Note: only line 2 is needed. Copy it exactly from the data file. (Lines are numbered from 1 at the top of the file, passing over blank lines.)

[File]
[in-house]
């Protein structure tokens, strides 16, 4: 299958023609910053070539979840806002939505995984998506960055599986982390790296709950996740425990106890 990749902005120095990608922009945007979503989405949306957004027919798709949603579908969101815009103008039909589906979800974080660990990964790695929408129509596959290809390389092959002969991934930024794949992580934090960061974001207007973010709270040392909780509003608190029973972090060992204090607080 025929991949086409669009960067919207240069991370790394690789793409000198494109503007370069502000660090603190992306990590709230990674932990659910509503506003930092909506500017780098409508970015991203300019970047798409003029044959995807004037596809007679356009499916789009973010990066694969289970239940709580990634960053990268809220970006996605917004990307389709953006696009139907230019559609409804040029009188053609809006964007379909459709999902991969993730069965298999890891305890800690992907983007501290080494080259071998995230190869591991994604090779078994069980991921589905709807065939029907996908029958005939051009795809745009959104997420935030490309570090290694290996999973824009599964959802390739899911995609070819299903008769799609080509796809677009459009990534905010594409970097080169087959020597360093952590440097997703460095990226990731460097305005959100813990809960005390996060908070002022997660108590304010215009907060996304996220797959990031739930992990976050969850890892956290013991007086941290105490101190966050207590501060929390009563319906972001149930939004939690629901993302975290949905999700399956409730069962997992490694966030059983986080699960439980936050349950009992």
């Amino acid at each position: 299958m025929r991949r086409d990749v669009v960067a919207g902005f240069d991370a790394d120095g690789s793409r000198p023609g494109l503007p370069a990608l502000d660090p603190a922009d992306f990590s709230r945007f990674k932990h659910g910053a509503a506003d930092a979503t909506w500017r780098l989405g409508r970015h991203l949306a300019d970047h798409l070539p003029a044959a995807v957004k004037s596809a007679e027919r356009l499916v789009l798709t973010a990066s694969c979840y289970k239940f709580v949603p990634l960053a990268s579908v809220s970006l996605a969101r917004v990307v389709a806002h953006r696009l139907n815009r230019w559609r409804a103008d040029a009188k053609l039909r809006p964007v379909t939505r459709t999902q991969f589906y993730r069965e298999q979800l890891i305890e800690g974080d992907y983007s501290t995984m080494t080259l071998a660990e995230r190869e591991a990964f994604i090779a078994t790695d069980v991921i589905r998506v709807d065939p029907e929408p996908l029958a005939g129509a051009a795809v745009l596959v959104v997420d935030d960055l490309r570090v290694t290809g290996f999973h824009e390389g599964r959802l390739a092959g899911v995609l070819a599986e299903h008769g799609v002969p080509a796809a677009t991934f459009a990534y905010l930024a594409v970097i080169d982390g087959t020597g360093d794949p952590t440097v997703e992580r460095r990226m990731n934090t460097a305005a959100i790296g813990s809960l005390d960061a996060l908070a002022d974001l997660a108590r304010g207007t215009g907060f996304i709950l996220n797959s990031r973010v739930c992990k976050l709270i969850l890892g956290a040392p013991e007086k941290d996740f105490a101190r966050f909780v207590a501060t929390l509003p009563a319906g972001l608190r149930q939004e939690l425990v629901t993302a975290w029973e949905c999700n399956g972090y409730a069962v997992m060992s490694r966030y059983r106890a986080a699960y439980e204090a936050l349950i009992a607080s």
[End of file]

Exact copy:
């Protein structure tokens, strides 16, 4: 299958023609910053070539979840806002939505995984998506960055599986982390790296709950996740425990106890 990749902005120095990608922009945007979503989405949306957004027919798709949603579908969101815009103008039909589906979800974080660990990964790695929408129509596959290809390389092959002969991934930024794949992580934090960061974001207007973010709270040392909780509003608190029973972090060992204090607080 025929991949086409669009960067919207240069991370790394690789793409000198494109503007370069502000660090603190992306990590709230990674932990659910509503506003930092909506500017780098409508970015991203300019970047798409003029044959995807004037596809007679356009499916789009973010990066694969289970239940709580990634960053990268809220970006996605917004990307389709953006696009139907230019559609409804040029009188053609809006964007379909459709999902991969993730069965298999890891305890800690992907983007501290080494080259071998995230190869591991994604090779078994069980991921589905709807065939029907996908029958005939051009795809745009959104997420935030490309570090290694290996999973824009599964959802390739899911995609070819299903008769799609080509796809677009459009990534905010594409970097080169087959020597360093952590440097997703460095990226990731460097305005959100813990809960005390996060908070002022997660108590304010215009907060996304996220797959990031739930992990976050969850890892956290013991007086941290105490101190966050207590501060929390009563319906972001149930939004939690629901993302975290949905999700399956409730069962997992490694966030059983986080699960439980936050349950009992």